It is not surprising that Steiner schools have had to request special exemption form the normal government requirements for the introduction of literacy, numeracy and technology – it is one of their selling points – the idea of children having freedom from academic studies, spending time running in the woods and knitting hats (yes, really) instead.
But knowing this does bring home the reality of how these schools differ in their approach to academic subjects. They claim to know better than everyone else how best to educate children. The reason for their methods was mentioned in the post “delayed reading”; not an educational reason, but a spiritual reason.
Ok, that is how Steiner believe children should be “educated”. But what is also sold to parents is the notion that the children come out at the end with academic grades comparable to those of their mainstream-educated peers. Parents are choosing Steiner in the belief that their child will not only have learned to make bread and do crafts, spend hours outdoors, (all of which they can do at home) and avoid the “ordeal” of learning reading and maths at the same age as other children, but will emerge at 16 or 18 with equally good grades.
There may be a few parents who do not believe this and place little value on exam results. I would be interested to know how many, and how they think their children will feel about this decision when they look back on their school days. (After all, this could rule out certain careers choices and further education.)
But to be sure Steiner are not telling parents that their child will probably not achieve as well academically; they claim families can have it all.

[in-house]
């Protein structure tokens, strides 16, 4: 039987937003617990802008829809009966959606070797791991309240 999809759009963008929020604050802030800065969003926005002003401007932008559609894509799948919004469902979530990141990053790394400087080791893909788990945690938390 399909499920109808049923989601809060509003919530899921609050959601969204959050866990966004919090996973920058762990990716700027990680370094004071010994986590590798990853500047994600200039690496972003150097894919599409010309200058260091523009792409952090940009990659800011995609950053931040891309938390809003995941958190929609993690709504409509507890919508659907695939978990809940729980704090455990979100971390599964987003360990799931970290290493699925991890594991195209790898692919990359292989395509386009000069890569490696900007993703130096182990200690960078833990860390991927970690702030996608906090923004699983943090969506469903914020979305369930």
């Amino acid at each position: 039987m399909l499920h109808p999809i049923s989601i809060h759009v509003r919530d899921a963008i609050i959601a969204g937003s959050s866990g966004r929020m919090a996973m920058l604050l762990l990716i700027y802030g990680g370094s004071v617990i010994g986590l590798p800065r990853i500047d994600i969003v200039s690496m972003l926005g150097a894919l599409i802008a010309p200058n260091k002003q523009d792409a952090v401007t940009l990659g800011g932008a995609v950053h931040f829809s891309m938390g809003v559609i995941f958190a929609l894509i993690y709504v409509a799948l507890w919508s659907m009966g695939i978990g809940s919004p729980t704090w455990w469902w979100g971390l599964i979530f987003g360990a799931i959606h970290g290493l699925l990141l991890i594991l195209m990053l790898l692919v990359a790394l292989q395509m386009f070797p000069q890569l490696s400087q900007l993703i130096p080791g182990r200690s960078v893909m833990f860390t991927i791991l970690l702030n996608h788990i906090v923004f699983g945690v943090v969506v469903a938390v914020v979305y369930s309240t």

As far as statistics go, academic claims by Steiner Waldorf do not seem to stand up to scrutiny. Statistics are bandied around but can be picked apart and found to mean nothing.
A commenter stated yesterday that state- funded schools “doctor” results, by only entering students they know will pass.
This is not my experience of state-funded education; indeed much time and effort, in a large SEN department, is spent making sure all children achieve their potential. This is a comprehensive school where many children achieve outstanding grades.
The claim of a high pass rate in a Steiner school would indeed be impressive if the percentage applied to the number of children in the year group, but this is not the case.
It is difficult to assess the exam results of a school when they are not given as a percentage. A Steiner school in this area does not share with us the number of students in a year group, only the grades achieved. How can we decide how good or bad the grades are? Crucial information is missing from the school website – pages are “under construction”.
Mainstream schools near Steiner schools are asked to take on the job of helping students who have transferred because parents have realised their child is not reaching expected targets for their age -group. This happens here in Stroud and in the US, to my knowledge, and there are similar accounts on the internet.
At the end of a Steiner education, some children, especially those who have had extra coaching, emerge with good grades. But those who do not achieve what their families expected– well the way to deal with this is to decide they didn’t want or need to do well academically anyway. No point crying over spilt milk.
The parents must feel they have spilt the milk themselves, and this would make it even harder when it comes to the mopping up.